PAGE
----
–By Nina Rose
“Do I belong here?”
Look around the classroom. Few of the students look like you, and many come from families of doctors. The faculty don’t look like you, and the school’s culture may communicate that you don’t belong. How are you going to find mentors, build a network? Only a tiny percentage of U.S. doctors share your race or ethnicity, and even fewer are in your chosen specialty.
That question of belonging may be posed by some medical students, as the road to medical school is far less traveled by students from minority backgrounds. That’s why Dr. Seth Crapp ’98 established an endowed first-generation scholarship to help pave the way for Black or African American students pursuing premedical studies. He hopes to give FIU students a financial boost toward the profession while also raising awareness about why diversity in medicine matters and what we need to do to make it happen.
“Five percent of physicians in the United States are Black or African American. That is a very small percentage when you consider that we make up 13 percent of the population. Research shows that patients have better health outcomes when treated by a physician who looks like them. If we know that increasing diversity among physicians overall can give us better patient outcomes, then that is something we should be working on,” said Dr. Crapp.
First doctor in the family
Raised by parents who attended Ivy League institutions such as Harvard, Princeton and Mount Holyoke, it was not really a question of whether Dr. Crapp would go to college. But he would be the first person in his extended family to become a medical doctor.
Always interested in the sciences, Dr. Crapp attended Miami Northwestern, a predominantly Black high school, and learned about FIU through a college-readiness program called Partners in Progress. An invitational scholar with a full academic scholarship and several college credits under his belt, Dr. Crapp enrolled at FIU to pursue a bachelor’s degree in chemistry. His goal was to become a doctor. Dr. Crapp applied to several medical schools and chose Meharry Medical College in Nashville, Tennessee, a historically Black medical school.
Once there, Dr. Crapp learned that he didn’t know what he didn’t know.
“I went to medical school with many second-, third-, and fourth-generation students who came from a family of doctors. These students had a blueprint for how to navigate a medical school curriculum and a lot of tools and insight that someone like myself, who never had that type of exposure, didn’t have. I had to figure a lot of that out on my own.”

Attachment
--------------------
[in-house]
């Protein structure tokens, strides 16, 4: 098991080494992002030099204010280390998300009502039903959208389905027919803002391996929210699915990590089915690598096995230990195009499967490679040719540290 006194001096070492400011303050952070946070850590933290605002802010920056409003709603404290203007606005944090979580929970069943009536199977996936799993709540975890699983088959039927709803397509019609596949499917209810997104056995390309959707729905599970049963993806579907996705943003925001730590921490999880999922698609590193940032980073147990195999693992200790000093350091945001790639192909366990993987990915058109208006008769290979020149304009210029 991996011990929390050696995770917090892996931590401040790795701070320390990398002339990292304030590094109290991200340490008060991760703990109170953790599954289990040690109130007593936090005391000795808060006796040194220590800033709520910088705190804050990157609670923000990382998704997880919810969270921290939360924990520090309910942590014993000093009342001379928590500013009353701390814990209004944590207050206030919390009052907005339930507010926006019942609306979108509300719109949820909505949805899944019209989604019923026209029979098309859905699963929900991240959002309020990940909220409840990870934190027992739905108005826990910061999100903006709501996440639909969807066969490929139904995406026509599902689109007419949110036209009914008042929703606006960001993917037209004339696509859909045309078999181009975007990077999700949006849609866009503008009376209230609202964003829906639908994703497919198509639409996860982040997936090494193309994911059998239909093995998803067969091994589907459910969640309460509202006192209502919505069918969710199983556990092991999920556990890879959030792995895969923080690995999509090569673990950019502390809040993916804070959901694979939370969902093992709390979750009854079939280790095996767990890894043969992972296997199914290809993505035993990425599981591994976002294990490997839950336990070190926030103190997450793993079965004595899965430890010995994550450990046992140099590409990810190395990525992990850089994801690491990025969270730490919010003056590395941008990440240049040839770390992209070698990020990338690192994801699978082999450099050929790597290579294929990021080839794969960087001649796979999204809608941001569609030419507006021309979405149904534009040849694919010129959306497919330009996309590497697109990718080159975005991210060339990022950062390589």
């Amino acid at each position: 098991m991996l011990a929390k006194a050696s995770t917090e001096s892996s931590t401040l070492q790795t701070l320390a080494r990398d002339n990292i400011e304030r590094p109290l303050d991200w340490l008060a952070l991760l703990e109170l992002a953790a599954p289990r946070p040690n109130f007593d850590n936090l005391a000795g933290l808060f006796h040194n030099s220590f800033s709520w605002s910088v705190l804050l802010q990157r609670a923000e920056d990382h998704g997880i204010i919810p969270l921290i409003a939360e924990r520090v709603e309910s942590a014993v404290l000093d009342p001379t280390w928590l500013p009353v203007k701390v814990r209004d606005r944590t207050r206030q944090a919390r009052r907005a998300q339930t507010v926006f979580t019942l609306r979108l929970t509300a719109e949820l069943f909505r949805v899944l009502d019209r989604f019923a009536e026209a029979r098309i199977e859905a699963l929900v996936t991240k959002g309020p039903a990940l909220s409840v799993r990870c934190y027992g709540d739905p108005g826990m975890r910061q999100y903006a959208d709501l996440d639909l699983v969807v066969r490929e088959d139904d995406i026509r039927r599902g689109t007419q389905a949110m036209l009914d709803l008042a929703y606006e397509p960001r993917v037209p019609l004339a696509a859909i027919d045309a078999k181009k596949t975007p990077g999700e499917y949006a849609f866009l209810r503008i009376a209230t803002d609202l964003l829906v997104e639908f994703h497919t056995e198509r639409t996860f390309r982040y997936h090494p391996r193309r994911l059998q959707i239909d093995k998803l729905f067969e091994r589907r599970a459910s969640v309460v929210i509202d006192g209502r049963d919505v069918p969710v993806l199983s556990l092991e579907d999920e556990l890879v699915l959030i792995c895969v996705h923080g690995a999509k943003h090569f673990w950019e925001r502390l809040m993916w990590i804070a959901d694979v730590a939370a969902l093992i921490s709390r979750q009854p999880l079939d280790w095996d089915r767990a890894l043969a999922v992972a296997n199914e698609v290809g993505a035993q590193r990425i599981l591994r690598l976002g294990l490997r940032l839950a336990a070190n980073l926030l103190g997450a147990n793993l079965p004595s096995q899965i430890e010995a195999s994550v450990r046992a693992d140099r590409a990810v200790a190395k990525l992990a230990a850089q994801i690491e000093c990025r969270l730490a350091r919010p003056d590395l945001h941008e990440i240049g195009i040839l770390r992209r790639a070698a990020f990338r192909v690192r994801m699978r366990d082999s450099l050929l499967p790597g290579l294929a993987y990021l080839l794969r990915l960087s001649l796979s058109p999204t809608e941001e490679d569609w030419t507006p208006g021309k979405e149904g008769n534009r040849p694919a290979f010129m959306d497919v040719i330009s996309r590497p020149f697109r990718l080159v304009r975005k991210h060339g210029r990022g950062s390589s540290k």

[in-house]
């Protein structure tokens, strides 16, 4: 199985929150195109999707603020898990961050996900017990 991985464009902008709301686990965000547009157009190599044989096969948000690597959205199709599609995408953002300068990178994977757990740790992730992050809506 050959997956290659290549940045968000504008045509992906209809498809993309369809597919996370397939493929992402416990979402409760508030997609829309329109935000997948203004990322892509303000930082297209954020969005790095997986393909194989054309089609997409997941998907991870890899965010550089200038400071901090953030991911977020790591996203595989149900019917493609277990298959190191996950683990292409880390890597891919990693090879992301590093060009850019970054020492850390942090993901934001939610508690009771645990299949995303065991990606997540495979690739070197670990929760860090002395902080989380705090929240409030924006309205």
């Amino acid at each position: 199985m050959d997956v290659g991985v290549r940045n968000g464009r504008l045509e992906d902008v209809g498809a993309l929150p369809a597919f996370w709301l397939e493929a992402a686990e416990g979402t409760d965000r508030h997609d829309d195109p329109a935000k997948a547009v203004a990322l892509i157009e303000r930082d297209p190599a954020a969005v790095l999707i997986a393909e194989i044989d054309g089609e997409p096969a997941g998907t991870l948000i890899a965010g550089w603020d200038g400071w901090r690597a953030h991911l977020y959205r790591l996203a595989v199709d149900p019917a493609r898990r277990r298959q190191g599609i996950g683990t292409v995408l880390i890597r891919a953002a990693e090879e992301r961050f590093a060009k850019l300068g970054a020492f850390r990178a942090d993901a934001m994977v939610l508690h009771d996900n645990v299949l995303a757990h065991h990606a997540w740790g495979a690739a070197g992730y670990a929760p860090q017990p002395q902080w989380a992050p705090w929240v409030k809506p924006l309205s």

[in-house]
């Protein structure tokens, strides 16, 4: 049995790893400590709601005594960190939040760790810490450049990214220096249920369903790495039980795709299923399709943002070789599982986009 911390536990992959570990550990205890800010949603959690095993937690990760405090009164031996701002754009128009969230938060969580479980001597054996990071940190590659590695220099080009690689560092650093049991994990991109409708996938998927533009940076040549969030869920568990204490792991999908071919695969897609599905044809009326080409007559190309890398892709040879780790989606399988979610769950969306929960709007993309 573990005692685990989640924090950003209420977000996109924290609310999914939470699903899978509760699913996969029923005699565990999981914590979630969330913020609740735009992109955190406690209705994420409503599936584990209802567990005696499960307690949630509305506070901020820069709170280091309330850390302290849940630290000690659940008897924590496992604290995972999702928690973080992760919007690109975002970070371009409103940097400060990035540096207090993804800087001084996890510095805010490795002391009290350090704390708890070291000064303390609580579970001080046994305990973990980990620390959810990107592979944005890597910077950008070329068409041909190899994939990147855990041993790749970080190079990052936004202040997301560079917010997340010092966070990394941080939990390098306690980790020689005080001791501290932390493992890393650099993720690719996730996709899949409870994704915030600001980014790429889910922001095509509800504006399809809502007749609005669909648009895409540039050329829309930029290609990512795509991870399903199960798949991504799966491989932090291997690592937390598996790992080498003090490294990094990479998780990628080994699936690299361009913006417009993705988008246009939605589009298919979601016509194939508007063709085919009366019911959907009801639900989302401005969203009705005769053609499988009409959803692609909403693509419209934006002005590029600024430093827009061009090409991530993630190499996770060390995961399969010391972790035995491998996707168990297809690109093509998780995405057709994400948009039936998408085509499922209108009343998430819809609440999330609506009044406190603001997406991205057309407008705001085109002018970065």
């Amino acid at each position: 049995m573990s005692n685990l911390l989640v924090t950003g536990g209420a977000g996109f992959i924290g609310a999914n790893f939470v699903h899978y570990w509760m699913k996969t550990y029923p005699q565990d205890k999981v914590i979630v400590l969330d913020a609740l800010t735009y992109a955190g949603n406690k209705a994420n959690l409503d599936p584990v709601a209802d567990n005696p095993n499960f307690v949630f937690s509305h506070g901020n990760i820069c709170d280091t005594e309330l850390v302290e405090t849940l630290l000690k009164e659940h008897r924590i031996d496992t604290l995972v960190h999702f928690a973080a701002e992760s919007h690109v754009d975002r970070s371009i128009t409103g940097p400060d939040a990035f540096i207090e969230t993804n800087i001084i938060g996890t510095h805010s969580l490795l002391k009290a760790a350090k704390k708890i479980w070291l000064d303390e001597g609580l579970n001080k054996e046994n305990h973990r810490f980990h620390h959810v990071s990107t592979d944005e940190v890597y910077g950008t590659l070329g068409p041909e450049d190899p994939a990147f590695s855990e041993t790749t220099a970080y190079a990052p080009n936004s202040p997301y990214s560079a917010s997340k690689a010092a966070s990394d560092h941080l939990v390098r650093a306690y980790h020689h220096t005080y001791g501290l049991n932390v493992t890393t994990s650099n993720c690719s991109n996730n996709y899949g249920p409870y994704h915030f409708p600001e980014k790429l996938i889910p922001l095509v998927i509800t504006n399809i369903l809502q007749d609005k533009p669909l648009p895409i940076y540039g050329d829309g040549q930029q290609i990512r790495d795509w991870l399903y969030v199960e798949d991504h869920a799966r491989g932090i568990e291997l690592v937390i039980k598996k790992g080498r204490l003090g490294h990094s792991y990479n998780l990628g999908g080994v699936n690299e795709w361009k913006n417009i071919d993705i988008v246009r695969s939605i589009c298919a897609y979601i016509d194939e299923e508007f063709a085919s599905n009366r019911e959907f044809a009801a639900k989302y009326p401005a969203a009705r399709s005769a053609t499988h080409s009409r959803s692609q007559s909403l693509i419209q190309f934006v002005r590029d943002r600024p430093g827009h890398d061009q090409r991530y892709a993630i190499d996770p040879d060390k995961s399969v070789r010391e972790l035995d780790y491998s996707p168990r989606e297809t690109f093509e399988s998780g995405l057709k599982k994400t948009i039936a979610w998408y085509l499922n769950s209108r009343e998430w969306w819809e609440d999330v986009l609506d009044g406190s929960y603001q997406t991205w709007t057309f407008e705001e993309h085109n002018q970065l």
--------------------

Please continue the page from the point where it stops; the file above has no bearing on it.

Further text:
Dr. Crapp graduated from Meharry in 2005, completed an internship in internal medicine at Harvard’s Mount Auburn Hospital in 2006, and wrapped up his residency in radiology at the University of Florida College of Medicine in Jacksonville in 2010. The only African American resident in his program of 20 trainees at that time, Dr. Crapp was appointed chief resident in his third year. He completed a pediatric radiology fellowship at Vanderbilt University Medical Center Monroe Carell Jr. Children’s Hospital in Nashville in 2011, the first African American to do so.
After working in group practice and hospital settings, Dr. Crapp founded South Florida Radiology and its subsidiary, Pediatric Teleradiology Partners. He is vice president of the Florida chapter of the National Medical Association, a professional organization of African American physicians. For his service to the community, including leadership roles on various nonprofit boards, Dr. Crapp received a Torch Award from FIU in 2017.
Diversifying the profession
“It’s critical that you start very early in preparing and mentoring underrepresented students and getting them the tools that they need to become successful doctors,” said Dr. Crapp. He is encouraged by programs like the Albert E. Dotson Premedical Pipeline Program for Least Represented in Medicine, a scholarship and mentoring program for African American and Native American students at FIU. Dr. Crapp will join in the program’s outreach activities.
The Association of American Medical Colleges reports that “the growth of Black or African American applicants, matriculants, and graduates [has] lagged behind other groups.” They currently make up 8.4 percent of applicants, 7.1 percent of matriculants, and 6.2 percent of graduates nationally. Among medical school faculty, only 3.6 percent are Black or African American.
“A lot of work needs to be done to increase those numbers,” said Dr. Crapp. By funding scholarships at both FIU and Meharry, Dr. Crapp is fueling the diversity pipeline. He hopes that our alumni and donors will seek to learn more about what FIU is doing to address these issues and ask questions: “‘What’s going on over here?’ That might be the next point of engagement and intervention, to get involved with FIU and make those things happen.”